The film has no shortage of memorable scenes, from the superb opening titles, that are certainly one of the best examples of the decade to the Let€™s Hear It For The Boy dance training montage to Bacon€™s warehouse rage dance, parodied to great effect in the movie Hot Rod. The film paved the way for the dance movie to become a genre in its own right capturing the fashions and styles of the time and while it doesn€™t break new ground theme wise it has enough charm and heart to thoroughly deserve its place on a list of the most iconic and influential films of the €˜80s.


The 1080p transfer of the film is certainly a step up from any previous DVD releases and is the best the film has ever looked but it does suffer from a few imperfections most likely carried over from the 27 year old original print. Colour and detail is mostly consistent throughout but a few scenes suffer from a lack of definition, some minor pixelation and appear flat.

The sound quality is where this new release really shines. The DTS-HD 6.1 Master Audio offers a much fuller experience than ever before. The pop hit filled soundtrack is exceptionally clear and fills the speakers without compromising the dialogue.


For this Deluxe Edition, Paramount have really pulled out the stops. In addition to a wealth of material carried over from the 20th Anniversary Edition DVD they have created a whole new, up to date set of worthy special features many of which are also in HD. The full list of extras is as follows:

Audio Commentary with Kevin Bacon Audio Commentary with Producer Craig Zadan and Writer Dean Pitchford Let€™s Dance! Kevin Bacon on Footloose (HD) From Bomont to the Big Apple: An Interview with Sarah Jessica Parker (HD) Remembering Willard (HD) Kevin Bacon€™s Screen Test (HD) Kevin Bacon Costume Montage (HD) Footloose: A Modern Musical Pt.1 Footloose: A Modern Musical Pt.2 Footloose: Songs That Tell A Story Theatrical Trailer (HD)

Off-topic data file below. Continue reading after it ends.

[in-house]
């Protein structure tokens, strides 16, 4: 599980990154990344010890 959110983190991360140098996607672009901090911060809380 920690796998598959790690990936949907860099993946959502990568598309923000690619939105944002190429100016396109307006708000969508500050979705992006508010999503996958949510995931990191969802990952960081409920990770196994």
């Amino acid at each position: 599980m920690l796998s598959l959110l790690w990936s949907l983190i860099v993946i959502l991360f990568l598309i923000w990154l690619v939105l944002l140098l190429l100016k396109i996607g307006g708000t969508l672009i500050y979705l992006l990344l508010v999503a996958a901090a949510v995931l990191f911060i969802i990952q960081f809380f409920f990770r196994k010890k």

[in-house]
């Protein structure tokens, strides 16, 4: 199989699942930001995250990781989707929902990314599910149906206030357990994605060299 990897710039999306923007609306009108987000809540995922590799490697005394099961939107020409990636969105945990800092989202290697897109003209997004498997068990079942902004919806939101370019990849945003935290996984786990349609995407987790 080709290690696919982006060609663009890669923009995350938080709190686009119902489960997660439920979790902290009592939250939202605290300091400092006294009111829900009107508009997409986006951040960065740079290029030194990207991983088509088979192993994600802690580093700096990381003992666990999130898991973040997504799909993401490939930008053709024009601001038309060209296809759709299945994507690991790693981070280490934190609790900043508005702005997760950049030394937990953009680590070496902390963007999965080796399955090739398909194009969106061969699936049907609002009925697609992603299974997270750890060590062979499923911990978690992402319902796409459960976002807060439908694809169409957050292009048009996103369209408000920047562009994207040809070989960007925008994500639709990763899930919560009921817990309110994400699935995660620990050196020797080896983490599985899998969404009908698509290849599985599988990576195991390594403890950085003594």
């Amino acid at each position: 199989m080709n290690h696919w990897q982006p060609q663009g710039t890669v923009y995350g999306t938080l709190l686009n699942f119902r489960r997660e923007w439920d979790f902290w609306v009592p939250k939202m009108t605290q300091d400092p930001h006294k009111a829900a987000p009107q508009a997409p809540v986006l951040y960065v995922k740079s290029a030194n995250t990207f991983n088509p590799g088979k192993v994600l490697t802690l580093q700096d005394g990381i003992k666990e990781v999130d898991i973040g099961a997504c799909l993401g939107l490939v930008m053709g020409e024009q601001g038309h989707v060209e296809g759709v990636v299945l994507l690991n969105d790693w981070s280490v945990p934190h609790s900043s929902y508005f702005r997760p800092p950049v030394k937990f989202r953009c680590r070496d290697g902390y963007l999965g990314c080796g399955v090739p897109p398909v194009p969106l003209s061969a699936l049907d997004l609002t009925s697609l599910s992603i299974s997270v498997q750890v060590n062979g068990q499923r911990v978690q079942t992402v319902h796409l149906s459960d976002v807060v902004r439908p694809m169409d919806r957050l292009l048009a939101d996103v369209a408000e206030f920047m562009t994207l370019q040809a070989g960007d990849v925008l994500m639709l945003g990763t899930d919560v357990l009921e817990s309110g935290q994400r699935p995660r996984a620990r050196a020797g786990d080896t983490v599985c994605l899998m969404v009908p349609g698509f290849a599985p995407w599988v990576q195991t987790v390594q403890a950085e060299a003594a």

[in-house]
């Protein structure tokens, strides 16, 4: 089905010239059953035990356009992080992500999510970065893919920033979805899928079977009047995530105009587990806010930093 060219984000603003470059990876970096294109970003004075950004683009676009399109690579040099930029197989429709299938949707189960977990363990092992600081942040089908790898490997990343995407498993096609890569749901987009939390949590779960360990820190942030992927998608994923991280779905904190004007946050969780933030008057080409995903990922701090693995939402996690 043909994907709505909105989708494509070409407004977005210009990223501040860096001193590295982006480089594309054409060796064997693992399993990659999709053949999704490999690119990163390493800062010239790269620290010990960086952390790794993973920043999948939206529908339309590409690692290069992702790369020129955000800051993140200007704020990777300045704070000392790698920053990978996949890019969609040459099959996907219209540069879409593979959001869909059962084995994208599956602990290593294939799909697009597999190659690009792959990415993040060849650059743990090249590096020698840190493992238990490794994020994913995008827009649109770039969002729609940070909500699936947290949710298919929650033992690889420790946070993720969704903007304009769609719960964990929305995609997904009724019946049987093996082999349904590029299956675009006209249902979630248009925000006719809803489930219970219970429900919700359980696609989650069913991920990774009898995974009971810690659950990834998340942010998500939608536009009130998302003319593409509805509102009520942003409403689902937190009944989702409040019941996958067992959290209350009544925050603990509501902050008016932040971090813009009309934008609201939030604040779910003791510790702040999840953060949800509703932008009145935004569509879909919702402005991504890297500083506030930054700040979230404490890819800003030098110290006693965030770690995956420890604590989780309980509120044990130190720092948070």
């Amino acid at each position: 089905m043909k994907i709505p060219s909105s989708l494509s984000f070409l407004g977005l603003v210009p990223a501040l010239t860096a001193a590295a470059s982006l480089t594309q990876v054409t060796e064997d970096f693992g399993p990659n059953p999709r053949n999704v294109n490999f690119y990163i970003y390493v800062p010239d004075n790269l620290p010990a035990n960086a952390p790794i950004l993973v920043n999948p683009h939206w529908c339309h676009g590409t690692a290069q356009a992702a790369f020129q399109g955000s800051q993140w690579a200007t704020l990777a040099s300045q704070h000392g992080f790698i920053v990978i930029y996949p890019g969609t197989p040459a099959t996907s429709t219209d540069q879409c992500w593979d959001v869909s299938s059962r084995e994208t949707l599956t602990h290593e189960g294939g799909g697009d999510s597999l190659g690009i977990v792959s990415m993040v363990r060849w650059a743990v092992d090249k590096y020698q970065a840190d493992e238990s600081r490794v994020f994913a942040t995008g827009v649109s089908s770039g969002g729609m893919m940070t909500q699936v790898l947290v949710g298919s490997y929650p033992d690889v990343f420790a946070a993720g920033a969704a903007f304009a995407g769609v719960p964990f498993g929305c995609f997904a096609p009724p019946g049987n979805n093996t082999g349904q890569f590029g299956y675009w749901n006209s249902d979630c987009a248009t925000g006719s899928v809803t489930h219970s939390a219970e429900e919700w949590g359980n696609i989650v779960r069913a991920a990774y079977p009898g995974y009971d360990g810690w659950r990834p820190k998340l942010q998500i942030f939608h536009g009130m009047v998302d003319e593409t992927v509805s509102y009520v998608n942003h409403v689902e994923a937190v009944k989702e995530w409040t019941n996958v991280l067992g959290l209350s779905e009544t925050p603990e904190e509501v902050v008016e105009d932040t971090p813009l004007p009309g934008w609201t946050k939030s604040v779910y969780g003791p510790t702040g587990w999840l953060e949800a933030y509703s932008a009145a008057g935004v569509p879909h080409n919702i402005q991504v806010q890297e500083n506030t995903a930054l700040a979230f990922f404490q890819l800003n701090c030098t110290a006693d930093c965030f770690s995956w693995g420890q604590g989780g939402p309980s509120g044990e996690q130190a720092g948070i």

Both commentary tracks are well paced and informative, Zadan and Pitchford give the most insight on all aspects of the film from the initial concept and the making of the film to the reaction to the film on release and its continued popularity. Bacon also offers a decent talk track with a more personal approach discussing how the film changed his life as well as a lot of behind the scenes trivia on the film.

None of the featurettes run for more than 15 minutes each but together they add up to almost 90 minutes of additional material. The best of the bunch is Footloose: A Modern Musical Parts 1 and 2, a retrospective documentary covering all aspects of the making of the film with recent interviews with all the key players. Remembering Willard is a touching tribute to Chris Penn and the Screen Test and Costume Montage are notable additions to the package.

Film €“ 4 out of 5

A truly memorable €˜80s teen flick that helped create the dance movie genre and broke Kevin Bacon into the big time.

Visuals €“ 3 out of 5

A reasonable HD upgrade and certainly the best the film has ever looked but there is room for improvement.

Audio €“ 5 out of 5

Superb audio presentation of the excellent soundtrack packed with hits that defined 1984 and the birth of MTV.

Extras €“ 4 out of 5

A great selection of worthy extras packed with insightful nuggets of information on all aspects of the film.

Presentation €“ 4 out of 5

Front cover image is an updated reproduction of the iconic original cinema poster and the disc menus are simplistic but nicely designed.

Overall €“ 4 out of 5

More than just a sly attempt by a studio to cash-in on the release of the remake, the Blu-ray is a really well put together upgrade that should please fans of this much beloved classic.

Footloose is now available on Blu-ray.


Chris Wright hasn't written a bio just yet, but if they had... it would appear here.